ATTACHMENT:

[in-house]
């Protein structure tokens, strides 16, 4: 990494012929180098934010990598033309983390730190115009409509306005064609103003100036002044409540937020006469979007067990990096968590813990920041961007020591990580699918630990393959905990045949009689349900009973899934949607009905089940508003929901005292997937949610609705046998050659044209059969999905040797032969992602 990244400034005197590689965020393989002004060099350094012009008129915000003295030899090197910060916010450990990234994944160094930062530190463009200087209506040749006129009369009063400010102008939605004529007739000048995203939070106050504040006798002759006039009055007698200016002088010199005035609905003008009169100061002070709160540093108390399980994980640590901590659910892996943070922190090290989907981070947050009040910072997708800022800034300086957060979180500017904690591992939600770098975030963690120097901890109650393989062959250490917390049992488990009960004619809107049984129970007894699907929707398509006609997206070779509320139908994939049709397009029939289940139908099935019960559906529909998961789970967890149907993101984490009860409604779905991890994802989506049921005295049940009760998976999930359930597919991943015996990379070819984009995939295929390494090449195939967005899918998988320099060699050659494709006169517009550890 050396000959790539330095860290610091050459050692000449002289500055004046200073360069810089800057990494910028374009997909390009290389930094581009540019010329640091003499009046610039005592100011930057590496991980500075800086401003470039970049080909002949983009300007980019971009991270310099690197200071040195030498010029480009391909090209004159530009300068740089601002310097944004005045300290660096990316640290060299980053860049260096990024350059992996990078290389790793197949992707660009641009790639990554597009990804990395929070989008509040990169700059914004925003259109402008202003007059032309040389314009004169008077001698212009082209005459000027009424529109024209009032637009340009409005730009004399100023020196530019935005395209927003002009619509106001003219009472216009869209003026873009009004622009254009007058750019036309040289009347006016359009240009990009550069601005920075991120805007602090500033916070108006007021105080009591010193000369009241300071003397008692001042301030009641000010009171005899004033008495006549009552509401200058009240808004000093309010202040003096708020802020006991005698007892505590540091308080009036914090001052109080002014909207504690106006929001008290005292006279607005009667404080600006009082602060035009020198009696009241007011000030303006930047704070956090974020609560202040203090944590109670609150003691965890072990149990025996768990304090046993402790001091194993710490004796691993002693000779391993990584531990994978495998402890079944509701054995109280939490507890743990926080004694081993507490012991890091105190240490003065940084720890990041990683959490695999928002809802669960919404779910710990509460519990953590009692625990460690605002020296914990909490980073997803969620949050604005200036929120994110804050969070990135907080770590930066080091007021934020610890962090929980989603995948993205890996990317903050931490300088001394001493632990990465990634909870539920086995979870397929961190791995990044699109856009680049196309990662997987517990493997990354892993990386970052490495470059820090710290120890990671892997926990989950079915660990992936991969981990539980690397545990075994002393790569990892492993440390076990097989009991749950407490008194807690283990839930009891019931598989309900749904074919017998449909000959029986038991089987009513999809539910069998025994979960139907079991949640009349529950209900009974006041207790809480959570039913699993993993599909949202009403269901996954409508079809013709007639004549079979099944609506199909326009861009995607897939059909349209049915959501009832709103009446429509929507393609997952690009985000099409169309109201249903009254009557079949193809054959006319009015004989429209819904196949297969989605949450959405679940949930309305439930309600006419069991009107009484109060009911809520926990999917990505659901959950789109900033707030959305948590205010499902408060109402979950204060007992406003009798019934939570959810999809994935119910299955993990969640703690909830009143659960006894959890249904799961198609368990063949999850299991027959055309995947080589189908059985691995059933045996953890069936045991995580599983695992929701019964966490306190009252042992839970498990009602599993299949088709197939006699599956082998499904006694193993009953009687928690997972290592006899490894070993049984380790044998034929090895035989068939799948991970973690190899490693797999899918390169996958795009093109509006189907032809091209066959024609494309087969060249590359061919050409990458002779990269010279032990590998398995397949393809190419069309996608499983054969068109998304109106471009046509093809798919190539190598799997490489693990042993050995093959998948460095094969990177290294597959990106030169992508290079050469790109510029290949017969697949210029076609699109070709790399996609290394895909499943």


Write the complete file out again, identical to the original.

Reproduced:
[in-house]
């Protein structure tokens, strides 16, 4: 990494012929180098934010990598033309983390730190115009409509306005064609103003100036002044409540937020006469979007067990990096968590813990920041961007020591990580699918630990393959905990045949009689349900009973899934949607009905089940508003929901005292997937949610609705046998050659044209059969999905040797032969992602 990244400034005197590689965020393989002004060099350094012009008129915000003295030899090197910060916010450990990234994944160094930062530190463009200087209506040749006129009369009063400010102008939605004529007739000048995203939070106050504040006798002759006039009055007698200016002088010199005035609905003008009169100061002070709160540093108390399980994980640590901590659910892996943070922190090290989907981070947050009040910072997708800022800034300086957060979180500017904690591992939600770098975030963690120097901890109650393989062959250490917390049992488990009960004619809107049984129970007894699907929707398509006609997206070779509320139908994939049709397009029939289940139908099935019960559906529909998961789970967890149907993101984490009860409604779905991890994802989506049921005295049940009760998976999930359930597919991943015996990379070819984009995939295929390494090449195939967005899918998988320099060699050659494709006169517009550890 050396000959790539330095860290610091050459050692000449002289500055004046200073360069810089800057990494910028374009997909390009290389930094581009540019010329640091003499009046610039005592100011930057590496991980500075800086401003470039970049080909002949983009300007980019971009991270310099690197200071040195030498010029480009391909090209004159530009300068740089601002310097944004005045300290660096990316640290060299980053860049260096990024350059992996990078290389790793197949992707660009641009790639990554597009990804990395929070989008509040990169700059914004925003259109402008202003007059032309040389314009004169008077001698212009082209005459000027009424529109024209009032637009340009409005730009004399100023020196530019935005395209927003002009619509106001003219009472216009869209003026873009009004622009254009007058750019036309040289009347006016359009240009990009550069601005920075991120805007602090500033916070108006007021105080009591010193000369009241300071003397008692001042301030009641000010009171005899004033008495006549009552509401200058009240808004000093309010202040003096708020802020006991005698007892505590540091308080009036914090001052109080002014909207504690106006929001008290005292006279607005009667404080600006009082602060035009020198009696009241007011000030303006930047704070956090974020609560202040203090944590109670609150003691965890072990149990025996768990304090046993402790001091194993710490004796691993002693000779391993990584531990994978495998402890079944509701054995109280939490507890743990926080004694081993507490012991890091105190240490003065940084720890990041990683959490695999928002809802669960919404779910710990509460519990953590009692625990460690605002020296914990909490980073997803969620949050604005200036929120994110804050969070990135907080770590930066080091007021934020610890962090929980989603995948993205890996990317903050931490300088001394001493632990990465990634909870539920086995979870397929961190791995990044699109856009680049196309990662997987517990493997990354892993990386970052490495470059820090710290120890990671892997926990989950079915660990992936991969981990539980690397545990075994002393790569990892492993440390076990097989009991749950407490008194807690283990839930009891019931598989309900749904074919017998449909000959029986038991089987009513999809539910069998025994979960139907079991949640009349529950209900009974006041207790809480959570039913699993993993599909949202009403269901996954409508079809013709007639004549079979099944609506199909326009861009995607897939059909349209049915959501009832709103009446429509929507393609997952690009985000099409169309109201249903009254009557079949193809054959006319009015004989429209819904196949297969989605949450959405679940949930309305439930309600006419069991009107009484109060009911809520926990999917990505659901959950789109900033707030959305948590205010499902408060109402979950204060007992406003009798019934939570959810999809994935119910299955993990969640703690909830009143659960006894959890249904799961198609368990063949999850299991027959055309995947080589189908059985691995059933045996953890069936045991995580599983695992929701019964966490306190009252042992839970498990009602599993299949088709197939006699599956082998499904006694193993009953009687928690997972290592006899490894070993049984380790044998034929090895035989068939799948991970973690190899490693797999899918390169996958795009093109509006189907032809091209066959024609494309087969060249590359061919050409990458002779990269010279032990590998398995397949393809190419069309996608499983054969068109998304109106471009046509093809798919190539190598799997490489693990042993050995093959998948460095094969990177290294597959990106030169992508290079050469790109510029290949017969697949210029076609699109070709790399996609290394895909499943």